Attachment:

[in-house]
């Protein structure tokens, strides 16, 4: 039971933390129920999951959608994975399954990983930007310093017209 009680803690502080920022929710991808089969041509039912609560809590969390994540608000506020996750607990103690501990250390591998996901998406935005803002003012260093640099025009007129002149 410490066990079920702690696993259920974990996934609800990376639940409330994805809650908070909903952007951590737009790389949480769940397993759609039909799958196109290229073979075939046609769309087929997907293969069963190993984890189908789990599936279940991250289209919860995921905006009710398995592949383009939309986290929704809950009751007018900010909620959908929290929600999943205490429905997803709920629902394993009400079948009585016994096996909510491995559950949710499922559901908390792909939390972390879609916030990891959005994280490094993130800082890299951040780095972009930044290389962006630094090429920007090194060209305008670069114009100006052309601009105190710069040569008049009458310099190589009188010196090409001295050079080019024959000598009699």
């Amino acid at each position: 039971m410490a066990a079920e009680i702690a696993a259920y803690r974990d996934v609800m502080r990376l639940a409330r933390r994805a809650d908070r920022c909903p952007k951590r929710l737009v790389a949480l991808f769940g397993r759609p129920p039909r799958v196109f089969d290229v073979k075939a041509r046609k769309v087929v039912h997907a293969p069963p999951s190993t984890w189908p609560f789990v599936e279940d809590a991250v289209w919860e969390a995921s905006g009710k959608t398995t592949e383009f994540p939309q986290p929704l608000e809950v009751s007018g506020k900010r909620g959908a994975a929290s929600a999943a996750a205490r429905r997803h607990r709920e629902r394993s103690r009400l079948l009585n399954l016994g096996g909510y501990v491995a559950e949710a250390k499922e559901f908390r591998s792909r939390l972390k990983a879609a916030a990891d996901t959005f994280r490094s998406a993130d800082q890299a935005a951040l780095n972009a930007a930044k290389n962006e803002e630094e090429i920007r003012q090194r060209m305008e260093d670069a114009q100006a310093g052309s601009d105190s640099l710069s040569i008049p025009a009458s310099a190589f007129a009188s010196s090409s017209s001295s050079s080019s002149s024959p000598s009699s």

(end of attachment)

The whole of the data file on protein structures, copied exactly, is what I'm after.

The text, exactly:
[in-house]
């Protein structure tokens, strides 16, 4: 039971933390129920999951959608994975399954990983930007310093017209 009680803690502080920022929710991808089969041509039912609560809590969390994540608000506020996750607990103690501990250390591998996901998406935005803002003012260093640099025009007129002149 410490066990079920702690696993259920974990996934609800990376639940409330994805809650908070909903952007951590737009790389949480769940397993759609039909799958196109290229073979075939046609769309087929997907293969069963190993984890189908789990599936279940991250289209919860995921905006009710398995592949383009939309986290929704809950009751007018900010909620959908929290929600999943205490429905997803709920629902394993009400079948009585016994096996909510491995559950949710499922559901908390792909939390972390879609916030990891959005994280490094993130800082890299951040780095972009930044290389962006630094090429920007090194060209305008670069114009100006052309601009105190710069040569008049009458310099190589009188010196090409001295050079080019024959000598009699």
């Amino acid at each position: 039971m410490a066990a079920e009680i702690a696993a259920y803690r974990d996934v609800m502080r990376l639940a409330r933390r994805a809650d908070r920022c909903p952007k951590r929710l737009v790389a949480l991808f769940g397993r759609p129920p039909r799958v196109f089969d290229v073979k075939a041509r046609k769309v087929v039912h997907a293969p069963p999951s190993t984890w189908p609560f789990v599936e279940d809590a991250v289209w919860e969390a995921s905006g009710k959608t398995t592949e383009f994540p939309q986290p929704l608000e809950v009751s007018g506020k900010r909620g959908a994975a929290s929600a999943a996750a205490r429905r997803h607990r709920e629902r394993s103690r009400l079948l009585n399954l016994g096996g909510y501990v491995a559950e949710a250390k499922e559901f908390r591998s792909r939390l972390k990983a879609a916030a990891d996901t959005f994280r490094s998406a993130d800082q890299a935005a951040l780095n972009a930007a930044k290389n962006e803002e630094e090429i920007r003012q090194r060209m305008e260093d670069a114009q100006a310093g052309s601009d105190s640099l710069s040569i008049p025009a009458s310099a190589f007129a009188s010196s090409s017209s001295s050079s080019s002149s024959p000598s009699s």